Seed rate increase makes sense on blackgrass land

Last minute tweaks to seed rates, or even delaying drilling for a couple of weeks can make a surprising difference to blackgrass control in wheat, Masstock trials have shown.


The firm has been investigating the value of various different cultural control techniques primarily at its Stow Longa site, near Huntingdon in Cambridgeshire for the past few seasons, including taking the trials to yield.

The main focus has been investigating a variety’s competitiveness and the benefit in increasing seed rates on blackgrass control, explains Colin Lloyd, Masstock’s research development manager.

Initial trials compared Robigus – a variety known to have higher biomass and thought to be competitive, with Hereward, which is a shy tillerer and less competitive. Each was drilled at three seed rates – 175, 270 and 350 seeds / sq m. None of the plots received any herbicides.

Both increasing seed rate and using the more competitive variety had an impact on blackgrass control. Increasing the seed rate from 175 to 350 seeds / sq m raised blackgrass control in Hereward by around 20%, while switching variety to the more competitive Robigus made a 40% difference. “Those results have been repeatable over the past seven years,” Mr Lloyd says.

That was true last year, although the cold winter and slow start to growth in the spring did decrease the competitive ability of varieties, he notes. “Last year the difference in control between the highest seed rate of Robigus and the lowest seed rate of Hereward was around 40% compared with the 50% we usually see.”

Unlike most herbicide comparisons, the trials were taken to yield. “On this site, we reckon around 100 blackgrass heads per sq m equates to a loss in yield of around 1t/ha, although that figure could vary at other sites.”

For example, this season, the higher seed rate Robigus yielded 0.43t/ha more than the low seed rate, which was infested with 50 more blackgrass plants per sq m, while the high rate Hereward yielded 0.49t/ha more than its low rate counterpart with a similar difference in blackgrass heads per sq m.

A second series of trials has looked at variety performance at one seed rate (270 seeds / sq m). Those trials were sprayed with a pre-emergence herbicide and either Atlantis or Lexus plus Stomp post-emergence. The Atlantis + Stomp treatment is designed to give some indication of the genetic yield potential, while the Lexus + Stomp helps pull out differences in competitiveness of each variety, Mr Lloyd says.

In each of the four years Oakley has been the top yielding variety, showing off not only its high inherent yield, but its competitiveness against blackgrass. “A lot of Oakley is being grown in bad blackgrass areas.”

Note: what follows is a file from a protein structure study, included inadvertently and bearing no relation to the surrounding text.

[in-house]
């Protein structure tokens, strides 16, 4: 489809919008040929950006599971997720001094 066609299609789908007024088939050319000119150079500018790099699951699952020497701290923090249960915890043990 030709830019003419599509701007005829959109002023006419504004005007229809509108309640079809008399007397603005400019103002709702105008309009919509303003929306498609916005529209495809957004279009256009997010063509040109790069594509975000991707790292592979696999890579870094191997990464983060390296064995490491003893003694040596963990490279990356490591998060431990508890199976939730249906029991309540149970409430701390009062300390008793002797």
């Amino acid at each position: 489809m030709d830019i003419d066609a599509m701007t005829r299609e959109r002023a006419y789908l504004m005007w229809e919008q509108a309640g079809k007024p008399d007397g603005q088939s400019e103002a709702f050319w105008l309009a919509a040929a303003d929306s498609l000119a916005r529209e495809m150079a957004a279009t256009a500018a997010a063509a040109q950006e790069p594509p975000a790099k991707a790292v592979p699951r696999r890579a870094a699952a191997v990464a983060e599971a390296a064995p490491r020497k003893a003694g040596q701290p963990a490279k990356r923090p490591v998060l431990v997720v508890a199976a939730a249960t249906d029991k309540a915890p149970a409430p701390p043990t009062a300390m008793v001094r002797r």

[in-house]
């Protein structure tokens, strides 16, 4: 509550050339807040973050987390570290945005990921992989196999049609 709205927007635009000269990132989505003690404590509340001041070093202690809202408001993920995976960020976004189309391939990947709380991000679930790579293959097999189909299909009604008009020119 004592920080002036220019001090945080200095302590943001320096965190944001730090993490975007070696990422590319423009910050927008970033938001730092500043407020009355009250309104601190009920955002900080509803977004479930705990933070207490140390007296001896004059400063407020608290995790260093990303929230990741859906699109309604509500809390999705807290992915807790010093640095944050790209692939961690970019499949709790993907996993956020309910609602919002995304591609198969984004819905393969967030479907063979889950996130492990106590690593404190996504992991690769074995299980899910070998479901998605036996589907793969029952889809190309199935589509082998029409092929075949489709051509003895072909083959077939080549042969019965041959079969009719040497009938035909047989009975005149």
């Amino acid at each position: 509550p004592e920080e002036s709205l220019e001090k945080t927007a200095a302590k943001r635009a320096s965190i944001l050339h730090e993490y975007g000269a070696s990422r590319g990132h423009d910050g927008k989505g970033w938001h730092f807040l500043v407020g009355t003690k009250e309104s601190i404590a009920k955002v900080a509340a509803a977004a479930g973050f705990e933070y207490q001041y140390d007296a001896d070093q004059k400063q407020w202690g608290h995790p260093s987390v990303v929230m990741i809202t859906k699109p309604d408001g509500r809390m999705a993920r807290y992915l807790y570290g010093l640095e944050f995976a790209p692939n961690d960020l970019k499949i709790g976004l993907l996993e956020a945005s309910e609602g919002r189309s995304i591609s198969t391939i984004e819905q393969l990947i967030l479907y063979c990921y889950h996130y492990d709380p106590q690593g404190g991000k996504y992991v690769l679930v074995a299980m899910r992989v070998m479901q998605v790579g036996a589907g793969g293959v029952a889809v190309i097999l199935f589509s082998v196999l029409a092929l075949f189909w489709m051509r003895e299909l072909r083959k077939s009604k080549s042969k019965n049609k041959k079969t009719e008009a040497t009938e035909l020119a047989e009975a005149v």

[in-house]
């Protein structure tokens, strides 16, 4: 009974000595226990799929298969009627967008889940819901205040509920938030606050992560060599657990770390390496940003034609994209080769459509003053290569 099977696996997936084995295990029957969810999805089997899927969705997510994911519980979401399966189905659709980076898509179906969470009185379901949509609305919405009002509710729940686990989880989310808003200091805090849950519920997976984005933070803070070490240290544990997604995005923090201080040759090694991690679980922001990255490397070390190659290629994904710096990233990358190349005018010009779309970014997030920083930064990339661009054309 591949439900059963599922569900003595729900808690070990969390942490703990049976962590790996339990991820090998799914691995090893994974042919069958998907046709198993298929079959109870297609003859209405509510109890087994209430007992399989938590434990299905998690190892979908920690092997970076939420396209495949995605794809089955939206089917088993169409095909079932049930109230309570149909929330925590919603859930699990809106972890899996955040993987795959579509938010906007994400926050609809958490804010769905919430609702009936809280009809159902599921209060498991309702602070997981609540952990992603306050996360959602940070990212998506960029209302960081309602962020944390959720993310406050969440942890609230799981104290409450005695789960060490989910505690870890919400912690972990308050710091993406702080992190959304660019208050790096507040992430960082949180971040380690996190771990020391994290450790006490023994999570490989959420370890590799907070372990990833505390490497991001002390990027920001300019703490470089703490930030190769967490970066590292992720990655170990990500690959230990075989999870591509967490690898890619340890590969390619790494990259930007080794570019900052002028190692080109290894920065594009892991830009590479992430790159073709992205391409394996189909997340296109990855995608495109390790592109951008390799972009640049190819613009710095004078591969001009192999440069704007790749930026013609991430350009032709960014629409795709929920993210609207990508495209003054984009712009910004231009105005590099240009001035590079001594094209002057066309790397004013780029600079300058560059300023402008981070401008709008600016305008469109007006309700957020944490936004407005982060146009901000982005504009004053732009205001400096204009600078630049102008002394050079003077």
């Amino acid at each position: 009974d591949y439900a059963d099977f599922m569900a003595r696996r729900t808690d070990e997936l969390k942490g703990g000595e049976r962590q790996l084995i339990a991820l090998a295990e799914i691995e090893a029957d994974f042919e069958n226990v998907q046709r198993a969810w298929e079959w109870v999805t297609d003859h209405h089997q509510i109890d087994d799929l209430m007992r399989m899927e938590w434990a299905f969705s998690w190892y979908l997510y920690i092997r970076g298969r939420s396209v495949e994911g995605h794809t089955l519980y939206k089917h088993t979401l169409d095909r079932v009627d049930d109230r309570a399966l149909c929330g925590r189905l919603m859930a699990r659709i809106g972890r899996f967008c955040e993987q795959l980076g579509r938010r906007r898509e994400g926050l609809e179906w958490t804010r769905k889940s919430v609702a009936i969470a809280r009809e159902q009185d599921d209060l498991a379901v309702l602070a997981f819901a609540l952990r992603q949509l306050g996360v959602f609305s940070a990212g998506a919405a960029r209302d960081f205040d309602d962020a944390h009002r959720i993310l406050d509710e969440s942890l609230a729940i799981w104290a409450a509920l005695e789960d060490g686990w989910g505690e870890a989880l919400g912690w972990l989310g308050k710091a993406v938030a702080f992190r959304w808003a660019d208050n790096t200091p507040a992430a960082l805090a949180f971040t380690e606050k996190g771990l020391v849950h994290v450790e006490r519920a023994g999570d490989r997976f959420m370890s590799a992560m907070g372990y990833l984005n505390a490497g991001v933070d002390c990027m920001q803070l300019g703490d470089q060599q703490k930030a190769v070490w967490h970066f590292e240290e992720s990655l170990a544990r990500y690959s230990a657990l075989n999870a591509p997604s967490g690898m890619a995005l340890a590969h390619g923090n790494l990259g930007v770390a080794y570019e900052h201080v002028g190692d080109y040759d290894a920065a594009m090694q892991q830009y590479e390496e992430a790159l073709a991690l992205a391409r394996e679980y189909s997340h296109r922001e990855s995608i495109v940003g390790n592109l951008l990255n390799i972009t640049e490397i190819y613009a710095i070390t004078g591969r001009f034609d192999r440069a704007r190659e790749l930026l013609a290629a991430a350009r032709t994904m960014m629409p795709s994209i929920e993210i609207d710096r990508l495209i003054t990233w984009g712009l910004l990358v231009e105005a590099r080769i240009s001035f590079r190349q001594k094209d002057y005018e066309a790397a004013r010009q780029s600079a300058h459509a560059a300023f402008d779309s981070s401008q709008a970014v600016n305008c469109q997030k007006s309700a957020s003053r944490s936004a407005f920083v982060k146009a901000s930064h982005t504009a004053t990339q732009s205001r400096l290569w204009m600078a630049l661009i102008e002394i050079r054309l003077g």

JB Diego, along with Robigus, are other competitive varieties, the research suggests.

Competitiveness is not just about a variety having a prostrate leaf habit, which tiller profusely, although both characteristics are important, Mr Lloyd adds. “Speed of movement in the spring is also important. For example, Claire, which tillers a lot and is prostrate provides relatively poor competition because its speed of movement in the spring is poor.”

Slow development also explains why Grafton, which yields around 2% more than Warrior on the current Recommended List, is nearly a 1t/ha down in the Stow Longa trials, he says.

Other less competitive varieties in blackgrass situations include Kingdom and Panorama. “I’m not saying don’t drill these varieties if they are valuable in your system, but it would pay to avoid them on the worst blackgrass fields, or delay drilling where possible.”

Delaying drilling on the site from the third week of September to the second week of October can give up to 50% control of blackgrass, he points out. “It makes sense to delay drilling of the worst fields, and to tweak seed rates up to help with competitiveness.”

That can increase lodging and disease risks, he admits. “But it should be nothing you cannot handle in a normal situation with good agronomy.”


Establishment method investigated

The effect of establishment technique on blackgrass control will be investigated at Stow Longa this season. Strips 24m wide will be drilled with a Lemken combi-drill, after either being ploughed, or min-till established with either a single pass with a set of discs, or in a two pass system with an additional pass with a set of tines set to 10-12in, Mr Lloyd says. A further 24m strip will be direct drilled using a Claydon.

Across each strip herbicide programmes will be overlaid, and the strips monitored for three seasons for the impact on weed control.